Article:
by Michael D. Sellers Every independent producer who is trying to garner investment for his project inevitably cites “My Big Fat Greek Wedding” and “Blair Witch” as examples of what can happen to a small film that strikes the right chord with audiences.  And this is understandable — after all, that’s the pot of gold that we’re all trying to win.  But clearly you can’t build a business model based on the exceptions to the rule – -you must be able to have a model that makes sense at something lower than the “breakout hit” level.So I want to provide some reference points for you to keep in mind as we work our way toward the release of Eye of the Dolphin and our future projects.Let’s start with some numbers for the year 2006.620 — Number of Films Released Theatrically in the US$15M — Average Theatrical GrossNot bad so far, right?  If we could just hit the “average”……read on.210 — Number of films with $1M or more theatrical gross420 — Number of films with less than $1M theatrical gross?Yes, that’s right.  2 out of 3 films released made less than $1M at the box office. Some other stats — though:Of the 620 films released, 440 were in “limited release” of 300 of these never played more than 10 theaters.  Thus when we parse it down to this level, we see that a lot of those 420 that made less than $1m only played on a handful of theaters.  So it’s not as bad as it seems.I will add more to this post later…..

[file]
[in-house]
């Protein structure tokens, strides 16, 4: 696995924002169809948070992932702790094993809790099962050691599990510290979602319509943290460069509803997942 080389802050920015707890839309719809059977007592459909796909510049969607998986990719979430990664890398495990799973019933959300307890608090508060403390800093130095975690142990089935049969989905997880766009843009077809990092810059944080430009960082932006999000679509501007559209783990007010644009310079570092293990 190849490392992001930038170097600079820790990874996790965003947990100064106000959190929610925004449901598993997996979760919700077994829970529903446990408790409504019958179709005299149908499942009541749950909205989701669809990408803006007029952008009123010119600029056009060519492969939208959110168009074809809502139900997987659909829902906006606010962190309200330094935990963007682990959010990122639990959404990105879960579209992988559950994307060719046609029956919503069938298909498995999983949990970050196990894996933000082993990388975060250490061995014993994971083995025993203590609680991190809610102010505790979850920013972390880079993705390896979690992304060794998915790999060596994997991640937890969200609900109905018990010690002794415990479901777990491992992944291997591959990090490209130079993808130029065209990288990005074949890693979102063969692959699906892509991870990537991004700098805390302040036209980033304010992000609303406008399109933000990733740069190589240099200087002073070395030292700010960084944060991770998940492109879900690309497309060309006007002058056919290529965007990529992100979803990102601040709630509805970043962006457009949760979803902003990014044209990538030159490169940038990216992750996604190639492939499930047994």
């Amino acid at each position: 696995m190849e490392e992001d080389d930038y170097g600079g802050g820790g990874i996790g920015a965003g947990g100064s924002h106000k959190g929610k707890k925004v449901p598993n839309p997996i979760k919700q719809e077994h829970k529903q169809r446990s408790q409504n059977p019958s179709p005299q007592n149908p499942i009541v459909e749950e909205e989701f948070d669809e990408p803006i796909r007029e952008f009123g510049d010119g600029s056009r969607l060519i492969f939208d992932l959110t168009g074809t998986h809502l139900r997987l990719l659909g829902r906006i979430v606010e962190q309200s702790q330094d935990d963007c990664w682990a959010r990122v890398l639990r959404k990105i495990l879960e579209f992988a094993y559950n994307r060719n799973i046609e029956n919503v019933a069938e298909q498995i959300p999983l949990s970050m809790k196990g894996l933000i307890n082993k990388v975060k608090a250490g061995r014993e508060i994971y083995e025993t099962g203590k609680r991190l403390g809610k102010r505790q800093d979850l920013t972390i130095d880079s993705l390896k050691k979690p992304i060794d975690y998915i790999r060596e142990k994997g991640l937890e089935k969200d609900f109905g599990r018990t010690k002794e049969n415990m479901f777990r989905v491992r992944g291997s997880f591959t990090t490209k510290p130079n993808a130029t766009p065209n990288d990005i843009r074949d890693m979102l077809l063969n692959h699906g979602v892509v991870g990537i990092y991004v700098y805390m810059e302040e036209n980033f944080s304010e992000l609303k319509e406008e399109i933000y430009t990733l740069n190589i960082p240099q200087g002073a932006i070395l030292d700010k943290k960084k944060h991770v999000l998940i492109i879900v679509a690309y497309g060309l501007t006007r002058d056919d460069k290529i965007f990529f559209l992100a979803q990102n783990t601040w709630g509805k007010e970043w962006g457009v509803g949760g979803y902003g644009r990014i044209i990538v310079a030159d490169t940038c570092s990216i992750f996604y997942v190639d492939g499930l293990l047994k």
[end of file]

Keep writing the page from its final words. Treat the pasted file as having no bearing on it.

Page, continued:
Eye of the Dolphin Honored with Special Presentation at Tribeca